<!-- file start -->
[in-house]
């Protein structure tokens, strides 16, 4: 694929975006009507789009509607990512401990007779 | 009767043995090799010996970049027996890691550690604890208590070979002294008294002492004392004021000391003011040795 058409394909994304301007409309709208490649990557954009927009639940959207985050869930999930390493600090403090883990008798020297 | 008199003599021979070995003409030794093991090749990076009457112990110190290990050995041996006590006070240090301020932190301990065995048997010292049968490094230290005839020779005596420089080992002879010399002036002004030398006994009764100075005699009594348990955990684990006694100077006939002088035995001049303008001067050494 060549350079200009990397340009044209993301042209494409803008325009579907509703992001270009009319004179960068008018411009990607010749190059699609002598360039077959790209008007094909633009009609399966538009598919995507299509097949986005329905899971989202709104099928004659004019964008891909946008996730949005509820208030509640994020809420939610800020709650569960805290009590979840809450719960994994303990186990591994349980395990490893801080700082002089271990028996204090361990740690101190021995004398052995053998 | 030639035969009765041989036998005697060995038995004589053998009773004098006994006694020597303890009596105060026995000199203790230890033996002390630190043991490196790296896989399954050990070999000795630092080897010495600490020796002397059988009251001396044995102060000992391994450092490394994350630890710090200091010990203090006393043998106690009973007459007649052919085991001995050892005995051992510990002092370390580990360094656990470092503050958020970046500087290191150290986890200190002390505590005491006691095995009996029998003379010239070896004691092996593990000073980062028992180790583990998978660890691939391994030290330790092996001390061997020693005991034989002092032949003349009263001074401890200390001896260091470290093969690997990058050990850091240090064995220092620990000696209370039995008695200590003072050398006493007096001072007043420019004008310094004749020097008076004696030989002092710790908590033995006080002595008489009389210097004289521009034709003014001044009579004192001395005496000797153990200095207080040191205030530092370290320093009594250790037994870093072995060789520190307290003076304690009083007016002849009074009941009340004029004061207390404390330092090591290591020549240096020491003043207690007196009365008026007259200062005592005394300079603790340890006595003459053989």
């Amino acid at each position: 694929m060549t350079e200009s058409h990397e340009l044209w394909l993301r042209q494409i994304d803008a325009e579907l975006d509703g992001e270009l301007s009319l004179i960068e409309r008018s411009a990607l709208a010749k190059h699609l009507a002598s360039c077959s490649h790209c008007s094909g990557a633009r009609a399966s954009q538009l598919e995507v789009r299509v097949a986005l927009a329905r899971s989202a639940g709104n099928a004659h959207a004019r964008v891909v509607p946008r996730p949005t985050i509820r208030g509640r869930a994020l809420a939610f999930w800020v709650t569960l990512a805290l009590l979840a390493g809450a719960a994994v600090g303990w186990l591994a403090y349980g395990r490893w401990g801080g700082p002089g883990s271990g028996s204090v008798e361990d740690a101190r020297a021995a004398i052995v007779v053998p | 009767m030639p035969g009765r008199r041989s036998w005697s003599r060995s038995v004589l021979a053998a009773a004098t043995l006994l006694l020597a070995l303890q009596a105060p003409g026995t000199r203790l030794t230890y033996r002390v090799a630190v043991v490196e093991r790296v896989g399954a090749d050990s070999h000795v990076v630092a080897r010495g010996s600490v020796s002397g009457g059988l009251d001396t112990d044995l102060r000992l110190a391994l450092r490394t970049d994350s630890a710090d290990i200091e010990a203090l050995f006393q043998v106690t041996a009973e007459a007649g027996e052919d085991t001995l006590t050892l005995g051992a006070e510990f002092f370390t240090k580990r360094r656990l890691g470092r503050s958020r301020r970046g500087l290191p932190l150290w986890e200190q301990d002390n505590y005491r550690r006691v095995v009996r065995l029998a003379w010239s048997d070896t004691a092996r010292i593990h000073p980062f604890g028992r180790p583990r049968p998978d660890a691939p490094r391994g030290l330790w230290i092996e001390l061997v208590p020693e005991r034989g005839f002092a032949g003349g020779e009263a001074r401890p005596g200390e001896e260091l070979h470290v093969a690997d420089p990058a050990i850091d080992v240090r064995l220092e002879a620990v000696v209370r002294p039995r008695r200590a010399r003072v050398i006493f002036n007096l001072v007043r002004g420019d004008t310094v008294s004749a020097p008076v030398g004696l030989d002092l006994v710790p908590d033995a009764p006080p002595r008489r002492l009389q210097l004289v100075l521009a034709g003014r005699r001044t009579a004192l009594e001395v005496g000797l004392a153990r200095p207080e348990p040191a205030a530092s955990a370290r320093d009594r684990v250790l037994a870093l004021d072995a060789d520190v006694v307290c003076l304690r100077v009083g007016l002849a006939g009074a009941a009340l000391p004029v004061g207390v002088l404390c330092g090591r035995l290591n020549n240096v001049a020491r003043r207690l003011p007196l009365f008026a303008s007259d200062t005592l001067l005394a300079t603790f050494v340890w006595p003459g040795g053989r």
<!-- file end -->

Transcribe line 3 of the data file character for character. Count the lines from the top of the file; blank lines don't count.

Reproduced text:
């Amino acid at each position: 694929m060549t350079e200009s058409h990397e340009l044209w394909l993301r042209q494409i994304d803008a325009e579907l975006d509703g992001e270009l301007s009319l004179i960068e409309r008018s411009a990607l709208a010749k190059h699609l009507a002598s360039c077959s490649h790209c008007s094909g990557a633009r009609a399966s954009q538009l598919e995507v789009r299509v097949a986005l927009a329905r899971s989202a639940g709104n099928a004659h959207a004019r964008v891909v509607p946008r996730p949005t985050i509820r208030g509640r869930a994020l809420a939610f999930w800020v709650t569960l990512a805290l009590l979840a390493g809450a719960a994994v600090g303990w186990l591994a403090y349980g395990r490893w401990g801080g700082p002089g883990s271990g028996s204090v008798e361990d740690a101190r020297a021995a004398i052995v007779v053998p | 009767m030639p035969g009765r008199r041989s036998w005697s003599r060995s038995v004589l021979a053998a009773a004098t043995l006994l006694l020597a070995l303890q009596a105060p003409g026995t000199r203790l030794t230890y033996r002390v090799a630190v043991v490196e093991r790296v896989g399954a090749d050990s070999h000795v990076v630092a080897r010495g010996s600490v020796s002397g009457g059988l009251d001396t112990d044995l102060r000992l110190a391994l450092r490394t970049d994350s630890a710090d290990i200091e010990a203090l050995f006393q043998v106690t041996a009973e007459a007649g027996e052919d085991t001995l006590t050892l005995g051992a006070e510990f002092f370390t240090k580990r360094r656990l890691g470092r503050s958020r301020r970046g500087l290191p932190l150290w986890e200190q301990d002390n505590y005491r550690r006691v095995v009996r065995l029998a003379w010239s048997d070896t004691a092996r010292i593990h000073p980062f604890g028992r180790p583990r049968p998978d660890a691939p490094r391994g030290l330790w230290i092996e001390l061997v208590p020693e005991r034989g005839f002092a032949g003349g020779e009263a001074r401890p005596g200390e001896e260091l070979h470290v093969a690997d420089p990058a050990i850091d080992v240090r064995l220092e002879a620990v000696v209370r002294p039995r008695r200590a010399r003072v050398i006493f002036n007096l001072v007043r002004g420019d004008t310094v008294s004749a020097p008076v030398g004696l030989d002092l006994v710790p908590d033995a009764p006080p002595r008489r002492l009389q210097l004289v100075l521009a034709g003014r005699r001044t009579a004192l009594e001395v005496g000797l004392a153990r200095p207080e348990p040191a205030a530092s955990a370290r320093d009594r684990v250790l037994a870093l004021d072995a060789d520190v006694v307290c003076l304690r100077v009083g007016l002849a006939g009074a009941a009340l000391p004029v004061g207390v002088l404390c330092g090591r035995l290591n020549n240096v001049a020491r003043r207690l003011p007196l009365f008026a303008s007259d200062t005592l001067l005394a300079t603790f050494v340890w006595p003459g040795g053989r």